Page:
Particularly in federal government, cloud adoption seems to be on the rise. The budget for provisioned services is increasing each year, and policies are in place to encourage “cloud first” approaches to procurement. But while a broad view of government IT trends shows an increase in cloud adoption, a closer look shows a more scattered picture.
“Most statistics you see regarding federal cloud adoption are averages. In reality, you have some agencies that are already four or five years into cloud, and doing some pretty advanced things. But then you have others who are just getting started or aren’t there yet,” said Ken Georgi, Vice President and General Manager of Civilian Solutions at General Dynamics Information Technology (GDIT).
According to a recent survey of federal employees, 33 percent of agencies have already aggressively moved to the cloud, while 23 percent have only moved the bare minimum of their systems and services to cloud platforms, primarily due to government mandates.
Drivers for Cloud Adoption
The reason for this disparity in adoption rates isn’t a lack of awareness regarding the benefits of cloud. In fact, most agency workers understand the potential for financial savings in the cloud.
Cost savings was the most cited reason survey respondents said their agency moved to the cloud (Figure 4). But according to GDIT’s experts, that’s only the tip of the cloud-benefit iceberg.
“The big driver for most agencies is the cost savings – the idea of replacing large capital expenses with other, smaller operational expenses,” Srinivas Singaraju, Senior Director of Cloud and Infrastructure, said. “But, the big thing they discover along the way is an increased speed to market – how fast they can deliver their applications, and that’s faster than they’ve ever been able to do before.”
In fact, many respondents did recognize these benefits, too. Thirty-six percent cited increased speed as another top driver in cloud adoption, while 32 percent noted increased scalability and 43 percent focused on flexibility benefits. Yet survey results also showed that their methods for achieving those gains weren’t clear.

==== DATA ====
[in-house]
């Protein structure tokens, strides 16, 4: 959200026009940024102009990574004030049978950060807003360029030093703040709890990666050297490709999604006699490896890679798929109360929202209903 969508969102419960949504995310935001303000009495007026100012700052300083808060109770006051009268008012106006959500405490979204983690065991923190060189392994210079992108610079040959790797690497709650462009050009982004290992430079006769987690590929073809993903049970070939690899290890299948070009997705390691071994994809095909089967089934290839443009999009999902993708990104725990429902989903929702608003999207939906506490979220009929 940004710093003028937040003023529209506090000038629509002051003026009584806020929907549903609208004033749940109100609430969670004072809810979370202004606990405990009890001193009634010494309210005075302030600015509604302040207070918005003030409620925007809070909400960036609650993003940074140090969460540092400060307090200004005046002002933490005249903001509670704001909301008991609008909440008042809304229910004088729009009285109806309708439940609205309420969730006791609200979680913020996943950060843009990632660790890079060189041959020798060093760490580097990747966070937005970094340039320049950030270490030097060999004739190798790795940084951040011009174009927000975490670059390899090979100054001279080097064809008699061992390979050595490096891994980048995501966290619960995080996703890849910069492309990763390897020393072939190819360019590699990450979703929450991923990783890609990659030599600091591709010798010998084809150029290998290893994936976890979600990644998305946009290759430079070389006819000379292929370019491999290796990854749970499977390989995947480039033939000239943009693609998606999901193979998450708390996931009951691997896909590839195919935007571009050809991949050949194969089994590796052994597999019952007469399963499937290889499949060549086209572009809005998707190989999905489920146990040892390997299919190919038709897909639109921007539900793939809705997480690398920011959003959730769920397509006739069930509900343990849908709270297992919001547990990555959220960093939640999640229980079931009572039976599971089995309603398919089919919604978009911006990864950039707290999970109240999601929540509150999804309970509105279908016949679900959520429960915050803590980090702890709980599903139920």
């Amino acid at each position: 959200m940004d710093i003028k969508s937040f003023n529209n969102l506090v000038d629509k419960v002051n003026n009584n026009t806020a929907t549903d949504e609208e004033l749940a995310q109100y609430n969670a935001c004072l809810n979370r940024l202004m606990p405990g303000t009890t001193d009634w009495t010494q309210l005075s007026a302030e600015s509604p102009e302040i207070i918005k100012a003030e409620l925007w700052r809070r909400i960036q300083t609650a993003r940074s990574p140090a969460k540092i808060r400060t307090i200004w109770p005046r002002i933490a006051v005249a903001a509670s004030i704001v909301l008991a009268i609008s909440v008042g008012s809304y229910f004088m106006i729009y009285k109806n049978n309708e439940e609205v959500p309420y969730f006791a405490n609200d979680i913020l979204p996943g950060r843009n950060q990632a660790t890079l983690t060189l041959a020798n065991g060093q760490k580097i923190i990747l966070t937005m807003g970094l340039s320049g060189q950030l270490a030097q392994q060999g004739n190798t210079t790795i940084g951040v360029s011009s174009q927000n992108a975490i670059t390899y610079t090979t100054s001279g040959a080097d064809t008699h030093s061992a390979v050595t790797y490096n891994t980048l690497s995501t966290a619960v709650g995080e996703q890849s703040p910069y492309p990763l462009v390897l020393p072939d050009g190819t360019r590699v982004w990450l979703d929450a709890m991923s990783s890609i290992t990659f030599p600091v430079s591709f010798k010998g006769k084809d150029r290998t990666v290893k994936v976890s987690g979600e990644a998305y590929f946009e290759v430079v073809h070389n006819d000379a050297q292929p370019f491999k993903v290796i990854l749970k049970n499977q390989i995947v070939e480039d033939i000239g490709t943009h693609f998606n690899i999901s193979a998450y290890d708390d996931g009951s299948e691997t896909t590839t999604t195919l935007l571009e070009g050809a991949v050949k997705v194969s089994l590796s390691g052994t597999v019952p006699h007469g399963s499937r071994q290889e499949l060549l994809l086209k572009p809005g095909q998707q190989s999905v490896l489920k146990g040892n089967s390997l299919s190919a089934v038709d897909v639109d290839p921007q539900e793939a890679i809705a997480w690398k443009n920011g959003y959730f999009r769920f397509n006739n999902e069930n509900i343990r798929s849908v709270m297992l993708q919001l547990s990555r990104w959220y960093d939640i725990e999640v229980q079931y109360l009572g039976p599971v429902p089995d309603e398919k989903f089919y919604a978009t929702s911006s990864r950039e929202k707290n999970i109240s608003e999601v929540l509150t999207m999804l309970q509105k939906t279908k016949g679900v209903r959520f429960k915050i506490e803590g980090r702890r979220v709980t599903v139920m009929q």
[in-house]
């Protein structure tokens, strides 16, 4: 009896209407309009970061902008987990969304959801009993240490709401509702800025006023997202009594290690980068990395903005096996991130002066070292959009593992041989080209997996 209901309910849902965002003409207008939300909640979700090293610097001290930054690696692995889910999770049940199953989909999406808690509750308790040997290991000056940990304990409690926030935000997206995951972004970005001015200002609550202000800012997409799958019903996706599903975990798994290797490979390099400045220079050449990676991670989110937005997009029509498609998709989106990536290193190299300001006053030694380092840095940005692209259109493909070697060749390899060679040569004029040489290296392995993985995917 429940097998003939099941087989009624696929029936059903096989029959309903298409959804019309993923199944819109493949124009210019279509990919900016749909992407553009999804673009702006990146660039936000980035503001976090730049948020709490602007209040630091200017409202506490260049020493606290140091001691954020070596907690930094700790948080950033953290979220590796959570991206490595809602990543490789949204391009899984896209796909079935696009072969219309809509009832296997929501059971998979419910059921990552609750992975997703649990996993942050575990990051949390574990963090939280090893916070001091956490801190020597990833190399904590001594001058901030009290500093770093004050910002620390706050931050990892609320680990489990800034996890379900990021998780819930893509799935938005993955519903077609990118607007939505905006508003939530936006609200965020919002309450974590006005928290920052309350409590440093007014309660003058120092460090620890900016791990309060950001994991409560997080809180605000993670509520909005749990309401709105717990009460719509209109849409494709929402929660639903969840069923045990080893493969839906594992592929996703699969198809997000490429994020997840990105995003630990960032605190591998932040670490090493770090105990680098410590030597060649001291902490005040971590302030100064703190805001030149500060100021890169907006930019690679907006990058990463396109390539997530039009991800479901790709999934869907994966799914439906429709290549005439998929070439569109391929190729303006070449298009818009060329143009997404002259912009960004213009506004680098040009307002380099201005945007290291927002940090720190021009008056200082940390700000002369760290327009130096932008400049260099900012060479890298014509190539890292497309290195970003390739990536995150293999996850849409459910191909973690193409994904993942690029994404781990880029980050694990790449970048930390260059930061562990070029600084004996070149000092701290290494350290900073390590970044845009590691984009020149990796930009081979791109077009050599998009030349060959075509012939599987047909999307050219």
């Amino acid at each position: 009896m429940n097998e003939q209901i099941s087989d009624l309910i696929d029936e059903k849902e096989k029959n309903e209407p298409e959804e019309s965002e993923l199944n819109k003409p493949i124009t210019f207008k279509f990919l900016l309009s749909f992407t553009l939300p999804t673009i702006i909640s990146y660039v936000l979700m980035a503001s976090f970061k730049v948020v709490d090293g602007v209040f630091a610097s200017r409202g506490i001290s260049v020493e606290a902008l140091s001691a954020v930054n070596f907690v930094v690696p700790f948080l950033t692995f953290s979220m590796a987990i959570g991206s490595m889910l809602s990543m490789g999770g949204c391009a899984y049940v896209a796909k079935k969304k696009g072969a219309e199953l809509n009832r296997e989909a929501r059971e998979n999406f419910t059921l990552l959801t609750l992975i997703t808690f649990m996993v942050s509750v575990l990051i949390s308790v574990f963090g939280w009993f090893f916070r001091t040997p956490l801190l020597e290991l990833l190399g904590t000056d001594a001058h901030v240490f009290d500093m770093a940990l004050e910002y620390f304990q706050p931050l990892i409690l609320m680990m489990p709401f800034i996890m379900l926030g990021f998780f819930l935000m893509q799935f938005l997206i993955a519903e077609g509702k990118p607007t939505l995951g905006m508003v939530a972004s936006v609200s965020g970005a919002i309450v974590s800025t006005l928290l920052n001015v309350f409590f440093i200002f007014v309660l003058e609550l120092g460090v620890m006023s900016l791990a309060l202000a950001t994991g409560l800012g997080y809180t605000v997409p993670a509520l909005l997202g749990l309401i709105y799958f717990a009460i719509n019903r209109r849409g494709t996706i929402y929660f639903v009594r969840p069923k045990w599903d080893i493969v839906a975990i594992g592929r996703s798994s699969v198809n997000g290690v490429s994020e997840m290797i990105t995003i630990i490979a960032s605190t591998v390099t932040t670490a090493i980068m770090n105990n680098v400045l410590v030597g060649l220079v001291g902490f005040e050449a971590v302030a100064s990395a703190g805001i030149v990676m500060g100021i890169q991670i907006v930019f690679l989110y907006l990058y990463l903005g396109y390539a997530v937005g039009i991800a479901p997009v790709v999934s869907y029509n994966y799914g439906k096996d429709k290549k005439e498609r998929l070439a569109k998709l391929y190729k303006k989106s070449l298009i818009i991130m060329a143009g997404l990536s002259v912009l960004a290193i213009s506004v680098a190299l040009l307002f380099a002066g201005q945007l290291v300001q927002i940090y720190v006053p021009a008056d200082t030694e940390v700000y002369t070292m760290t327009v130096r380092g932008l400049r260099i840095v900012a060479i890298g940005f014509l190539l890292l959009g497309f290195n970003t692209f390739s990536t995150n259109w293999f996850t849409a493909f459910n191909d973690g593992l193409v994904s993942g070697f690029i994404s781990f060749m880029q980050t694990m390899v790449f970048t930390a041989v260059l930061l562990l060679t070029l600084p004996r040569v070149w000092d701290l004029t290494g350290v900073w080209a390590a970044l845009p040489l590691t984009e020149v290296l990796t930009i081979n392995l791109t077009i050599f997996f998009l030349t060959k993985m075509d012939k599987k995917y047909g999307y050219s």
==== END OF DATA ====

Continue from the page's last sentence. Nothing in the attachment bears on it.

Untapped Potential in the Cloud
For agencies already using cloud technologies, Curt LeMar, Program Vice President of Cloud and Infrastructure, explained that many still have a learning curve when it comes to maximizing their investments. “When organizations move to cloud, they usually start by treating it like any other datacenter. They’re lifting and shifting applications without taking into account what cloud architectures can really do for them,” he said.
The largest share (43 percent) of respondents said they used cloud computing for the basics of infrastructure-as-a-service, including virtualized, network storage and compute resources. But these initial steps aren’t bringing the results many hoped.
When asked about the success of their agency’s cloud migrations, only 21 percent of respondents said they completely achieved the scalability they hoped to with cloud. Additionally, only 25 percent said they achieved the development speed they wanted to attain.
To fully reap the rewards of cloud, agencies have to do more. “The next step is to really start leveraging the benefits of cloud – utilizing containers and platform-as-a-service to enhance speed to market and embrace new development and operational methodologies such as Agile and DevOps,” LeMar said.
By using cloud platforms as scalable, agile and automated development environments, agencies spin up new applications quicker, at less cost. According to our survey, many agencies are starting to see that potential. Nearly 50 percent of respondents said they plan to use cloud for development within the next 12 months, with another 39 percent considering cloud for testing or quality assurance, and 41 percent looking at increasing office productivity through cloud.
While the goal is clear, the path to orchestrating this dynamic cloud environment in government is less straightforward. As agencies begin to truly invest in cloud, they often hit barriers like security and orchestration.